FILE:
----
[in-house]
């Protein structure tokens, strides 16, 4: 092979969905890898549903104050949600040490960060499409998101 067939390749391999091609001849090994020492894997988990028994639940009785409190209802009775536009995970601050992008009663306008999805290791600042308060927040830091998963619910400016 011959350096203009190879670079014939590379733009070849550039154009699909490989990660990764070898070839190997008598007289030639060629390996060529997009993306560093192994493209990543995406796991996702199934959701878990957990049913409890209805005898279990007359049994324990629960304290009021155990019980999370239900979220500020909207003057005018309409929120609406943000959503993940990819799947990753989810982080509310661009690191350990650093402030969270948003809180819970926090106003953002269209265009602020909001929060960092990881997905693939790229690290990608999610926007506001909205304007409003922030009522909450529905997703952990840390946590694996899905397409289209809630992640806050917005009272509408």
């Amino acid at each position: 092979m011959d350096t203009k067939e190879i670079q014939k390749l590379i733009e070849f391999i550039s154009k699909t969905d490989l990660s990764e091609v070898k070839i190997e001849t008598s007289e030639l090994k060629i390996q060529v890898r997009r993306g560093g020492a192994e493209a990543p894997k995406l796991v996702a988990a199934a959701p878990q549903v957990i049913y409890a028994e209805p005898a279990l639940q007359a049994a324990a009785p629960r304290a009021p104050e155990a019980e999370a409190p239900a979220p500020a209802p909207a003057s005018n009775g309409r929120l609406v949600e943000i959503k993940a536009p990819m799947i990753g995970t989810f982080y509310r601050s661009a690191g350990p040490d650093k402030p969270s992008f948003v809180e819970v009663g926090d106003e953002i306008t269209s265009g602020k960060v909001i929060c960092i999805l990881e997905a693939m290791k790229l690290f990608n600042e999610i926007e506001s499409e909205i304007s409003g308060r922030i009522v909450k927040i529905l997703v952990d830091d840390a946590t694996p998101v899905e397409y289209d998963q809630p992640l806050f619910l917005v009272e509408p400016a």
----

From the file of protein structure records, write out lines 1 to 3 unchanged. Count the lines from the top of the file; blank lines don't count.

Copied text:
[in-house]
């Protein structure tokens, strides 16, 4: 092979969905890898549903104050949600040490960060499409998101 067939390749391999091609001849090994020492894997988990028994639940009785409190209802009775536009995970601050992008009663306008999805290791600042308060927040830091998963619910400016 011959350096203009190879670079014939590379733009070849550039154009699909490989990660990764070898070839190997008598007289030639060629390996060529997009993306560093192994493209990543995406796991996702199934959701878990957990049913409890209805005898279990007359049994324990629960304290009021155990019980999370239900979220500020909207003057005018309409929120609406943000959503993940990819799947990753989810982080509310661009690191350990650093402030969270948003809180819970926090106003953002269209265009602020909001929060960092990881997905693939790229690290990608999610926007506001909205304007409003922030009522909450529905997703952990840390946590694996899905397409289209809630992640806050917005009272509408």
């Amino acid at each position: 092979m011959d350096t203009k067939e190879i670079q014939k390749l590379i733009e070849f391999i550039s154009k699909t969905d490989l990660s990764e091609v070898k070839i190997e001849t008598s007289e030639l090994k060629i390996q060529v890898r997009r993306g560093g020492a192994e493209a990543p894997k995406l796991v996702a988990a199934a959701p878990q549903v957990i049913y409890a028994e209805p005898a279990l639940q007359a049994a324990a009785p629960r304290a009021p104050e155990a019980e999370a409190p239900a979220p500020a209802p909207a003057s005018n009775g309409r929120l609406v949600e943000i959503k993940a536009p990819m799947i990753g995970t989810f982080y509310r601050s661009a690191g350990p040490d650093k402030p969270s992008f948003v809180e819970v009663g926090d106003e953002i306008t269209s265009g602020k960060v909001i929060c960092i999805l990881e997905a693939m290791k790229l690290f990608n600042e999610i926007e506001s499409e909205i304007s409003g308060r922030i009522v909450k927040i529905l997703v952990d830091d840390a946590t694996p998101v899905e397409y289209d998963q809630p992640l806050f619910l917005v009272e509408p400016a």